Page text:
Egyptian intellectuals, artists and activists have in recent days called on the Egyptian government to allow all Sudanese nationals fleeing the ongoing conflict in neighbouring Sudan to enter Egypt without a visa.
Currently, only Sudanese women and girls of any age, boys below 18 and men above 60 are allowed to enter Egypt without a visa.
Thousands posted the hashtag: "Call off the visa for the Sudanese [travelling] to Egypt" on social media platforms.
Prominent intellectual, talk show host and professor of political science Al Moataz Bellah Abdel-Fattah tweeted: "Welcome every Sudanese brother or sister to their homeland, Egypt. May God help you with your ordeal. Amen. My Egyptian friends, please welcome our Sudanese brothers and sisters."
The activists further called for putting into effect the "Egypt-Sudan Four Freedoms Rights Agreement" signed back in 2004. The joint deal entails "the freedom of movement, residence, work and property ownership" between the two countries.
An Egyptian Twitter user, Noha Alshafeey, wrote: "As an Egyptian citizen, I call for putting into for the ‘Four Freedom Rights’…Welcome our Sudanese brothers and sisters…our hearts and homes are open for you…you are among your people…Nobody can stop you [from being here]."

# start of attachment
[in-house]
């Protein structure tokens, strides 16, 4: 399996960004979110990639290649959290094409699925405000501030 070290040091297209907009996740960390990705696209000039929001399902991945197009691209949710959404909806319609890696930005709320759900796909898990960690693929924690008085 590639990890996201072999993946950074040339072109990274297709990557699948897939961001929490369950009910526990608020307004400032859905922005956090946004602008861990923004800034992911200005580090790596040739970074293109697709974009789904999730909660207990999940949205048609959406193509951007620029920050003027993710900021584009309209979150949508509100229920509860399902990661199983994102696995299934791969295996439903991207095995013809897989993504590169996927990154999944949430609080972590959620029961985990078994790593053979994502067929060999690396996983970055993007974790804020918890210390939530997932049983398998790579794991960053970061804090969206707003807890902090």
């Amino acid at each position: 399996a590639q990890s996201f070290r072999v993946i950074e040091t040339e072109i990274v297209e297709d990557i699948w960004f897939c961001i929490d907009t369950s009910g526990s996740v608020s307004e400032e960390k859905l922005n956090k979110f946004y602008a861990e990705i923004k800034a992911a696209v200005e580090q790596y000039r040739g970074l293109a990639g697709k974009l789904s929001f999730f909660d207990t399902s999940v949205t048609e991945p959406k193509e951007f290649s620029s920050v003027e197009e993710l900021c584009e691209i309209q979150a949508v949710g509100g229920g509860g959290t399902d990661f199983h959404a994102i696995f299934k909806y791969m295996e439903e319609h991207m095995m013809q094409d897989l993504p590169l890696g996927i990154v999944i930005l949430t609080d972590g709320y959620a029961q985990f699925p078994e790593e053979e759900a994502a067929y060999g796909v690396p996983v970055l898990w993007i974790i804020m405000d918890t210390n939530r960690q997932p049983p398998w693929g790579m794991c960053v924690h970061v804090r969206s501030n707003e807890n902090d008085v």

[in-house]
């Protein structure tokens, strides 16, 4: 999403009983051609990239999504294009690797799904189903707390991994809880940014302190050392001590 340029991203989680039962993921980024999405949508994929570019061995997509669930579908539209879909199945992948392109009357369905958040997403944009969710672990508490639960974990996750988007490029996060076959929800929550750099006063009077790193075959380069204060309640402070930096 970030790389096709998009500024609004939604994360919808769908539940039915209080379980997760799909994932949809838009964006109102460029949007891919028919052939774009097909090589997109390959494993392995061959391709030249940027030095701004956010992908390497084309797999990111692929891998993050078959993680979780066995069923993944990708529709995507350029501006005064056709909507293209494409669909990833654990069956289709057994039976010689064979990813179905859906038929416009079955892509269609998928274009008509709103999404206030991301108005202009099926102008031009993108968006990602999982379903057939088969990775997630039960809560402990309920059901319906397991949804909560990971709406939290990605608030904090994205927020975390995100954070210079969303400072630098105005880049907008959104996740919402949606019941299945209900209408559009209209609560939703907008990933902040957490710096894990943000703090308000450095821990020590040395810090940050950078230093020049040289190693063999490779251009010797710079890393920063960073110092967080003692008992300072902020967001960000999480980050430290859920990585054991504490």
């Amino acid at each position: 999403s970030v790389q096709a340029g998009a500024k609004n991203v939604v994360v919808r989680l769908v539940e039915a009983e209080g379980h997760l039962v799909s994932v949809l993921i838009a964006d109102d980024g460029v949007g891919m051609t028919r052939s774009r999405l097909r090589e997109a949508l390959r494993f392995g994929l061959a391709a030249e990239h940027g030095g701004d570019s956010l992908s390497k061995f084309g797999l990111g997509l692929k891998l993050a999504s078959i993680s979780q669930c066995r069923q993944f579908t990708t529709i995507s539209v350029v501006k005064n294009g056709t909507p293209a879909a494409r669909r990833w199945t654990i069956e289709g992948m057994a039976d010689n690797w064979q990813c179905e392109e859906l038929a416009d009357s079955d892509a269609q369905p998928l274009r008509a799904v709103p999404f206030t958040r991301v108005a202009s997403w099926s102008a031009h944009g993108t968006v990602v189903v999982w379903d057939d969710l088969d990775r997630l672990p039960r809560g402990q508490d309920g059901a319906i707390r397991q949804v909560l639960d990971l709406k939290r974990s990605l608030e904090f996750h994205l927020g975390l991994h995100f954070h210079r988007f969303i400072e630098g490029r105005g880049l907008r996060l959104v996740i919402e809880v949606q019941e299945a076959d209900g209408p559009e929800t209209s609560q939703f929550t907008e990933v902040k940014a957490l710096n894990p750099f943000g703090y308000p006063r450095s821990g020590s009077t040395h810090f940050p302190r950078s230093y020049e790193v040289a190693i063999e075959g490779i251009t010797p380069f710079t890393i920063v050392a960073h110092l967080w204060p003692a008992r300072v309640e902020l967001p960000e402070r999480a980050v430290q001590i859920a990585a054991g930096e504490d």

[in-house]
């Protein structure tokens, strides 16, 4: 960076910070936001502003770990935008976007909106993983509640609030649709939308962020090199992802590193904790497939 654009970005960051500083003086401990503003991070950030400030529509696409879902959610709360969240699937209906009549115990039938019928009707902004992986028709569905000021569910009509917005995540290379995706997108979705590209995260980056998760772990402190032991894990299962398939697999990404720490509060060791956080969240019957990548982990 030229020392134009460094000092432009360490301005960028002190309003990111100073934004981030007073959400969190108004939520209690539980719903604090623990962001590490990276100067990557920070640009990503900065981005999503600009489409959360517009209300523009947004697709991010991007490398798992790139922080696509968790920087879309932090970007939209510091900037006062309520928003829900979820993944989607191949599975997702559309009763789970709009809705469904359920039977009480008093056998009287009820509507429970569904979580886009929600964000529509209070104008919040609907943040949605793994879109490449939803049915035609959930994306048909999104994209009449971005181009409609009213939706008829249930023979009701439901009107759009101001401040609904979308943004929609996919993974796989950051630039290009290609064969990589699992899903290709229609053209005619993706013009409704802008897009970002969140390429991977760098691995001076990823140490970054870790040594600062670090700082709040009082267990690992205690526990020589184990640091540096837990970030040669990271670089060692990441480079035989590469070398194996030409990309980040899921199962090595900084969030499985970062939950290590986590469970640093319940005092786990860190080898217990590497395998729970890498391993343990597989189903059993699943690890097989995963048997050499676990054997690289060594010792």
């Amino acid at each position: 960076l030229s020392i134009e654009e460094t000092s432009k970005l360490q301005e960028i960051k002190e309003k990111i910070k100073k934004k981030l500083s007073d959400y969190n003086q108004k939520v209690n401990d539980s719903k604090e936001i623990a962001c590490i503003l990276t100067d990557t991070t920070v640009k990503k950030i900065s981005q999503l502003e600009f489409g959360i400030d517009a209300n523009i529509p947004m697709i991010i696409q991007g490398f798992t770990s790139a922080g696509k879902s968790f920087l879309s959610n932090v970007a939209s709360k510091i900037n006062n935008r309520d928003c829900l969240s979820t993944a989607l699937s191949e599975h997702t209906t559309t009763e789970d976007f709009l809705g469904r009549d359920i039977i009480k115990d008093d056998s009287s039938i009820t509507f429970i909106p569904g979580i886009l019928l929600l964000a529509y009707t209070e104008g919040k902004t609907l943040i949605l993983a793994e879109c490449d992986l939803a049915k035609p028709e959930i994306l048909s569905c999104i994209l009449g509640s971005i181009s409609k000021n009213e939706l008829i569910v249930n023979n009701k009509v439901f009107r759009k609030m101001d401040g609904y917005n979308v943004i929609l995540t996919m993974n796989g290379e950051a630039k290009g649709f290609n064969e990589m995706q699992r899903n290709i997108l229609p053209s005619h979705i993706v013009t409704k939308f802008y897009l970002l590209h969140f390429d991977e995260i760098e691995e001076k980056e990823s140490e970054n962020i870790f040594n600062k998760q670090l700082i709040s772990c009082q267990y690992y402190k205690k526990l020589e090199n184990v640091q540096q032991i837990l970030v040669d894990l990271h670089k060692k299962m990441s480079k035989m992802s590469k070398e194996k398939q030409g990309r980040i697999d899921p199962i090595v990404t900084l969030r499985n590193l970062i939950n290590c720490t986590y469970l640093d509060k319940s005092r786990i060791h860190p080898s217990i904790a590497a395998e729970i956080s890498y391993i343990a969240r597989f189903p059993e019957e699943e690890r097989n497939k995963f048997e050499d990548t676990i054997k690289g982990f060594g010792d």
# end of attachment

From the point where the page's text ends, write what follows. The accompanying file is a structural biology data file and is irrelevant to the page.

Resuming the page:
Most recently, Egyptian and pan-Arab media outlets reported, citing unnamed sources, that Egypt's border guards had allowed all Sudanese citizens to enter the country without a visa with no restrictions.
When contacted by The New Arab, a source at Sudan's embassy in Cairo denied these reports.
"The restrictions on the age and sex of Sudanese nationals travelling to Egypt remain the same unless the Egyptian side made changes to these rules, which we had not been officially informed of till this moment," the source told TNA on condition of anonymity.
Already home to about four million Sudanese citizens as per official accounts, Egypt has long been a favoured destination for refugees fleeing wars and economic hardships, either as a refuge or a transit country en route to Europe.
On the other hand, Sudanese families that are well-off commonly visit Egypt to seek healthcare services at private hospitals or send their children to study at Egyptian universities.